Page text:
The climbing rose at the front door, painstakingly trained to grow twenty feet up into the wisteria, has had an accident. The stem and the root have somehow become severed. Sophie is found lying on the kitchen floor contentedly chewing on a three foot long length of rose stem. A look of sublime achievement written on her face. Coincidence ?
'' It will grow again " says 'the font '. This is a philosophy of life that is much employed in the Rickety Old Farmhouse. The philosophy does not , however, work for rugs or shoes or curtains or laundry. These do not 'grow again '.
The 'exotic' food section at the supermarket being restocked. Steak Sauce and Peanut Butter among the delicacies appearing on the shelves.The Peanut Butter comes in two varieties - Arkansas Creamy and Mississippi Crunchy. Would anyone in America know what Arkansas Creamy is ? Or, for that matter, Mississippi Crunchy ?
Cloudy and warm. 60 something degrees. Bob has a long leisurely paddle in the stream. The humidity wreaks havoc on Sophie's hair. A bad hair day extraordinaire. Soon, if the weather holds, a major haircut may be called for.
A family of wild boar wander through the village. A huge male starts to dig up the grass on the village green. From a distance the little ones and their protective mother look sweet. Every dog within a two mile radius starts to howl. Bob and Sophie are no exception.Thankfully, by ten thirty, they are thoroughly worn out and sleep soundly until dawn. Wonders never cease.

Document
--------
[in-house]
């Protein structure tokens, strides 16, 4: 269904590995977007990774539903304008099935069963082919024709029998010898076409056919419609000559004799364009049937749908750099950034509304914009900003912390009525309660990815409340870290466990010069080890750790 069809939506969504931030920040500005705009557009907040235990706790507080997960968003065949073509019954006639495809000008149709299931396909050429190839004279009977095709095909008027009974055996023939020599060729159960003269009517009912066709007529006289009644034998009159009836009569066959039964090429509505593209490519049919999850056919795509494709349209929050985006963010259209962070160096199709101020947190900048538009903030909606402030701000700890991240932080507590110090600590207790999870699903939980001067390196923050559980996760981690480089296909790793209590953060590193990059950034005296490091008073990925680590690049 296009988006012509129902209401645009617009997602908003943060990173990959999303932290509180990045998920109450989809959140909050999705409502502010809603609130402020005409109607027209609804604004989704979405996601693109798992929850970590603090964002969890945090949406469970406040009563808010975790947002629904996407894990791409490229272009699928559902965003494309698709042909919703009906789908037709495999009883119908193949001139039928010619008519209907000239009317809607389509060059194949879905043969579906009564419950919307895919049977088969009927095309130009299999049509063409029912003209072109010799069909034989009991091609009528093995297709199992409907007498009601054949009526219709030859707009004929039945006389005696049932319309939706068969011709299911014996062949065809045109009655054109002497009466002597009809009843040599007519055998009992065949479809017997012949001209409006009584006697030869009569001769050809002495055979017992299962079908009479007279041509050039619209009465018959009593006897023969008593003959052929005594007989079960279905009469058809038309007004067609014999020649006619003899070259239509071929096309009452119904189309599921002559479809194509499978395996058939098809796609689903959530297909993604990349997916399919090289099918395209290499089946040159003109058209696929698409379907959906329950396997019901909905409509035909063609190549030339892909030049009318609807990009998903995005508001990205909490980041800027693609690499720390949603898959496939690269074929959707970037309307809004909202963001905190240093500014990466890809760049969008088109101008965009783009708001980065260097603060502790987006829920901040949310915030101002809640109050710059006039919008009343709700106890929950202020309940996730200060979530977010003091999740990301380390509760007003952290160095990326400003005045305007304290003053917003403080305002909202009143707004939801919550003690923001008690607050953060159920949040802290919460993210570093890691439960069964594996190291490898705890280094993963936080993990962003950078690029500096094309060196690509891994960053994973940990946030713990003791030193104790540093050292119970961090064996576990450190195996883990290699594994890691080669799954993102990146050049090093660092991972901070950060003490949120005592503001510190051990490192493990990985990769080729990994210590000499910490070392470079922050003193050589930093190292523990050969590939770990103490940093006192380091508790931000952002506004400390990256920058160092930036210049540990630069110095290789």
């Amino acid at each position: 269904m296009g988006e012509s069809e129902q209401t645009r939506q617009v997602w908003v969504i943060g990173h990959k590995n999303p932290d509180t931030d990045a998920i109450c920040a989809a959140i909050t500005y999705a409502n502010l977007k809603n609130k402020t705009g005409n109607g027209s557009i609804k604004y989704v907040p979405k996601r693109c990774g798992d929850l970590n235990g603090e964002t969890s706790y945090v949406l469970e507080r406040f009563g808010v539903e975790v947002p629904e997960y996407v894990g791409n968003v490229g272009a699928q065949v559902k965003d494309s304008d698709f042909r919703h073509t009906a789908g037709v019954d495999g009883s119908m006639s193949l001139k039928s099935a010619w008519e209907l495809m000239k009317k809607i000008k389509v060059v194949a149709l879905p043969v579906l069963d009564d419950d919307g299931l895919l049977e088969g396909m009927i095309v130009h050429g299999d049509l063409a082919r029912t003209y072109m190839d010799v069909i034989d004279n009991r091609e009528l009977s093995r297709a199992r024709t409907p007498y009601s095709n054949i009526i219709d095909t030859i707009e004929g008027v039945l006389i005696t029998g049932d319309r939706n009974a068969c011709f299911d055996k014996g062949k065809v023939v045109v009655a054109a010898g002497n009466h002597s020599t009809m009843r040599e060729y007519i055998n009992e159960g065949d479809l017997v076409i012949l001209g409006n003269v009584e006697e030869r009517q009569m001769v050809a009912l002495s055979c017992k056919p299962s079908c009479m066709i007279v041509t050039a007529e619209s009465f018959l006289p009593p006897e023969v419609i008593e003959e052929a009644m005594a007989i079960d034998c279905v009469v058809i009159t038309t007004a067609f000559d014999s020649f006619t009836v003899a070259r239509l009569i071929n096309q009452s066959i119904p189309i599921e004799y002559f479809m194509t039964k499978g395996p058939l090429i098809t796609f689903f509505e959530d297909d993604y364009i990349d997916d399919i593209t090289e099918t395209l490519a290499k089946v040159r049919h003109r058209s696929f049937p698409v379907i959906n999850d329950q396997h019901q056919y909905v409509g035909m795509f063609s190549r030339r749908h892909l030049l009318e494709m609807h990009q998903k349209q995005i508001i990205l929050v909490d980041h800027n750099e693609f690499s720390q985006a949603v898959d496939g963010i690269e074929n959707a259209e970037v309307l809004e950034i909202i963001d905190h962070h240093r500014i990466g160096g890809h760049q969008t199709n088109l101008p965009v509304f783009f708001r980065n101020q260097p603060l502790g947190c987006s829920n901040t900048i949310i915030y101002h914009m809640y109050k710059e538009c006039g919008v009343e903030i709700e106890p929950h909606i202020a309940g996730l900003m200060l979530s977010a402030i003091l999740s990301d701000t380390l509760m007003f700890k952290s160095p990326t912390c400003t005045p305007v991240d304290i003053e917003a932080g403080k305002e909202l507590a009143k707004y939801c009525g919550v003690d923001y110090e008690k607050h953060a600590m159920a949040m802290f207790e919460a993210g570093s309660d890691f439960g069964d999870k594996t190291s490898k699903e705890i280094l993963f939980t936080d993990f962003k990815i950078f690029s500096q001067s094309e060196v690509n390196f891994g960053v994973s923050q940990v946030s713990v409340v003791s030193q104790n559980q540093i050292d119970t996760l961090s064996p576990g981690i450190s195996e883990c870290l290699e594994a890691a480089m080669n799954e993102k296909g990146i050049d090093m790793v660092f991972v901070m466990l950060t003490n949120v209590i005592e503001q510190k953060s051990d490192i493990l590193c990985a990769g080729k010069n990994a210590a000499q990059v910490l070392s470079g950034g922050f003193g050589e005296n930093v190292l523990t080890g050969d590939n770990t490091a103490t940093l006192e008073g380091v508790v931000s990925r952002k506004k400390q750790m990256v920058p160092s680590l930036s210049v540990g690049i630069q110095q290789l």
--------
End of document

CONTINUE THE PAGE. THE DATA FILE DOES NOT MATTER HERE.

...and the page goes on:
Two 'street dogs' at the market. It's wet and they're sheltering under the concrete stairs next to the elevator. Their master , a gaunt, dread locked, young man in his early twenties standing collecting coins in an old tobacco tin. A length of rope wound round the dogs collars and tied to a rucksack . As I pass, the two dogs leap to their feet and come rushing over. They rub their heads against my legs and stand, heads held high, while each gets a tickle behind the ears and a quick word of encouragement. Why this sudden interaction ? A dogs need for love and companionship ? Or just a greeting for a passing 'dog person ' ? Their eyes speak volumes. The young man gets a €2 coin, the street dogs a small bag of kibbles we had in the back of the car.
It's taken ten months of experimentation but Sophie has discovered that if she sleeps on the staircase she can monitor everyone that comes in and out of the house. This makes her a very happy sheepdog.
Two inconsequential events. Too unimportant for a diary but a reminder that life is constructed through these 'little' moments that shouldn't go completely unrecorded.